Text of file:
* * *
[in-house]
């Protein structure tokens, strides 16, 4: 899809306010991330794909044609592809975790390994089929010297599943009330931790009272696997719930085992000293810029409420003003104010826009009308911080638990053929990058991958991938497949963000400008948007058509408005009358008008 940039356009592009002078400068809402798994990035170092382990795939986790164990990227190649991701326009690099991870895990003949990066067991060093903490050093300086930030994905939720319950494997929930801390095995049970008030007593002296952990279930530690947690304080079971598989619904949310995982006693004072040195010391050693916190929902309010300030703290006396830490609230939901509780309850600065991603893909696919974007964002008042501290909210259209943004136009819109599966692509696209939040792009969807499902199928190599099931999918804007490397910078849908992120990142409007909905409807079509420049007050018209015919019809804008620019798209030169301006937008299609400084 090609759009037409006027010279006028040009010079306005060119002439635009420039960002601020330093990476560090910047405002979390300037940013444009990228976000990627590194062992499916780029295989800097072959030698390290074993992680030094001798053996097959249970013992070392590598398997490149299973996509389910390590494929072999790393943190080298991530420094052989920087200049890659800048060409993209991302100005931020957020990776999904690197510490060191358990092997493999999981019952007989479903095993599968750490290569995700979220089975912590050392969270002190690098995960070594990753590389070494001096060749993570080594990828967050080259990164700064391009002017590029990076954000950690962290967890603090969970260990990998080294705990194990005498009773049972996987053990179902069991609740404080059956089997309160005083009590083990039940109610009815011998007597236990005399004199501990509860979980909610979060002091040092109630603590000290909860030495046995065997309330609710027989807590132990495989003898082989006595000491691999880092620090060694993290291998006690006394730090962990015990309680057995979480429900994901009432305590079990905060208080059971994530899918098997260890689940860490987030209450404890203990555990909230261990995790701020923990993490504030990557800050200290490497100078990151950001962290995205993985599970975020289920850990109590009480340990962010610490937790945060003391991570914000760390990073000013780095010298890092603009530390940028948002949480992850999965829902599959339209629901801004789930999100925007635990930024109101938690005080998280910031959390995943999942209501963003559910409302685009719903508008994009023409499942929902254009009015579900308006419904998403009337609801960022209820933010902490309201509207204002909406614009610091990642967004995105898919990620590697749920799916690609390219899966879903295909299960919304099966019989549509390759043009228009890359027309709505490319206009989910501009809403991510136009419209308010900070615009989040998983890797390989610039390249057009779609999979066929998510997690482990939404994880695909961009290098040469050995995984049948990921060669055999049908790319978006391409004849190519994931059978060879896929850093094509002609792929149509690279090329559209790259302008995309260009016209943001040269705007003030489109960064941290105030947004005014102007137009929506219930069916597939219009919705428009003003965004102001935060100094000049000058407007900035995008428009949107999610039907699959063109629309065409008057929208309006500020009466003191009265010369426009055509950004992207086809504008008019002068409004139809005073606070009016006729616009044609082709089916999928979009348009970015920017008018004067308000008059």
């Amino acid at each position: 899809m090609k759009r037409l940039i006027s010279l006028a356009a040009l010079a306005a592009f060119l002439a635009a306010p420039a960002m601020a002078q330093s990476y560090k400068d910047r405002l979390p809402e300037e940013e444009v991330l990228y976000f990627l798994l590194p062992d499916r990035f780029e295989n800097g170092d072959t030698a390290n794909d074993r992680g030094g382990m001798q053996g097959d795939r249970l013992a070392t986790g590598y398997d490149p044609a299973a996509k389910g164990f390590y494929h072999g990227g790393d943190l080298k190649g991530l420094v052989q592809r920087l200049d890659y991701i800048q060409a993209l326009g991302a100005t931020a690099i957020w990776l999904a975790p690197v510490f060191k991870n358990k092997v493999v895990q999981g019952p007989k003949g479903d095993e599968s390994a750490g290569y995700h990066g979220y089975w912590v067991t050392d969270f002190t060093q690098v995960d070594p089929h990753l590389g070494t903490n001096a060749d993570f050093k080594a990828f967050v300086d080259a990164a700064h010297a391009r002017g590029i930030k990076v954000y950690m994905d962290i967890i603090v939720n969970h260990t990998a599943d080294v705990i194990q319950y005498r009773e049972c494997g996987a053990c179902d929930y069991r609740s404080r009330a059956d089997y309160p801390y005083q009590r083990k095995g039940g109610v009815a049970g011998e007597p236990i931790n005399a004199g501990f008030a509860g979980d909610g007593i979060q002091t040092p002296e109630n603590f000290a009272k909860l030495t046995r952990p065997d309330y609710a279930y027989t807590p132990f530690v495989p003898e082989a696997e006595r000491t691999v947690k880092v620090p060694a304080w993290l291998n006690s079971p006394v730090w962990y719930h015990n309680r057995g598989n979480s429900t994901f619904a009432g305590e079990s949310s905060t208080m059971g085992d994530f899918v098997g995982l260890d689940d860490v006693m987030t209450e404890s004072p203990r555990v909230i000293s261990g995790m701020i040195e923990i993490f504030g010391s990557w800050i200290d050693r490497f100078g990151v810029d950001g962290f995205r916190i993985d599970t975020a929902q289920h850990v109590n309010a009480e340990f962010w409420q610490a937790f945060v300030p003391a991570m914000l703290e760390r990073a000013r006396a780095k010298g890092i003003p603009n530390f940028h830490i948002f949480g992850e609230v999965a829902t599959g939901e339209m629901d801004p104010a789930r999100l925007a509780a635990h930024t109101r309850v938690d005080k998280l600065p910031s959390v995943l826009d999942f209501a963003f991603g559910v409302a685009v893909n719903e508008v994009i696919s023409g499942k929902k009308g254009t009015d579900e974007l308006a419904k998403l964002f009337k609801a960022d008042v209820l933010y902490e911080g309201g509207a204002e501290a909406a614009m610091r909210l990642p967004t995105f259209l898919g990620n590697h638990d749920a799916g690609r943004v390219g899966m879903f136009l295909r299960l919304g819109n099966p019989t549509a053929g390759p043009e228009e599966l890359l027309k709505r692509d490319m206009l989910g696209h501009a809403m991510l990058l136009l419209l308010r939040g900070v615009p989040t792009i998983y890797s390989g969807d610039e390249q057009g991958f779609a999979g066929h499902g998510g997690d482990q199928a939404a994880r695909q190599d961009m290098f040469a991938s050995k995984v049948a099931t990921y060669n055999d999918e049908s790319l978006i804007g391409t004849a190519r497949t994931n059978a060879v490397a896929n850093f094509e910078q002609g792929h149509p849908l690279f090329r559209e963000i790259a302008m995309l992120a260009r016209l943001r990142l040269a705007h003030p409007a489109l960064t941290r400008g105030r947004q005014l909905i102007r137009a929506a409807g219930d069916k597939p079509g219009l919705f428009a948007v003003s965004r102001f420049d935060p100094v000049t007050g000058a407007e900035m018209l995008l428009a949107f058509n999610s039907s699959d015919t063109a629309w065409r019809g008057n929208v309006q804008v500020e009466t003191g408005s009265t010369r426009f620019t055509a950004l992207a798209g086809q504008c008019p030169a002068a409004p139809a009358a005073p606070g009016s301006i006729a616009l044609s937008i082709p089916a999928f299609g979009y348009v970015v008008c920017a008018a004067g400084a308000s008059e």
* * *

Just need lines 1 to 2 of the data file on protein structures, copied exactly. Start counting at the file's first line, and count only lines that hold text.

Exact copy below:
[in-house]
């Protein structure tokens, strides 16, 4: 899809306010991330794909044609592809975790390994089929010297599943009330931790009272696997719930085992000293810029409420003003104010826009009308911080638990053929990058991958991938497949963000400008948007058509408005009358008008 940039356009592009002078400068809402798994990035170092382990795939986790164990990227190649991701326009690099991870895990003949990066067991060093903490050093300086930030994905939720319950494997929930801390095995049970008030007593002296952990279930530690947690304080079971598989619904949310995982006693004072040195010391050693916190929902309010300030703290006396830490609230939901509780309850600065991603893909696919974007964002008042501290909210259209943004136009819109599966692509696209939040792009969807499902199928190599099931999918804007490397910078849908992120990142409007909905409807079509420049007050018209015919019809804008620019798209030169301006937008299609400084 090609759009037409006027010279006028040009010079306005060119002439635009420039960002601020330093990476560090910047405002979390300037940013444009990228976000990627590194062992499916780029295989800097072959030698390290074993992680030094001798053996097959249970013992070392590598398997490149299973996509389910390590494929072999790393943190080298991530420094052989920087200049890659800048060409993209991302100005931020957020990776999904690197510490060191358990092997493999999981019952007989479903095993599968750490290569995700979220089975912590050392969270002190690098995960070594990753590389070494001096060749993570080594990828967050080259990164700064391009002017590029990076954000950690962290967890603090969970260990990998080294705990194990005498009773049972996987053990179902069991609740404080059956089997309160005083009590083990039940109610009815011998007597236990005399004199501990509860979980909610979060002091040092109630603590000290909860030495046995065997309330609710027989807590132990495989003898082989006595000491691999880092620090060694993290291998006690006394730090962990015990309680057995979480429900994901009432305590079990905060208080059971994530899918098997260890689940860490987030209450404890203990555990909230261990995790701020923990993490504030990557800050200290490497100078990151950001962290995205993985599970975020289920850990109590009480340990962010610490937790945060003391991570914000760390990073000013780095010298890092603009530390940028948002949480992850999965829902599959339209629901801004789930999100925007635990930024109101938690005080998280910031959390995943999942209501963003559910409302685009719903508008994009023409499942929902254009009015579900308006419904998403009337609801960022209820933010902490309201509207204002909406614009610091990642967004995105898919990620590697749920799916690609390219899966879903295909299960919304099966019989549509390759043009228009890359027309709505490319206009989910501009809403991510136009419209308010900070615009989040998983890797390989610039390249057009779609999979066929998510997690482990939404994880695909961009290098040469050995995984049948990921060669055999049908790319978006391409004849190519994931059978060879896929850093094509002609792929149509690279090329559209790259302008995309260009016209943001040269705007003030489109960064941290105030947004005014102007137009929506219930069916597939219009919705428009003003965004102001935060100094000049000058407007900035995008428009949107999610039907699959063109629309065409008057929208309006500020009466003191009265010369426009055509950004992207086809504008008019002068409004139809005073606070009016006729616009044609082709089916999928979009348009970015920017008018004067308000008059």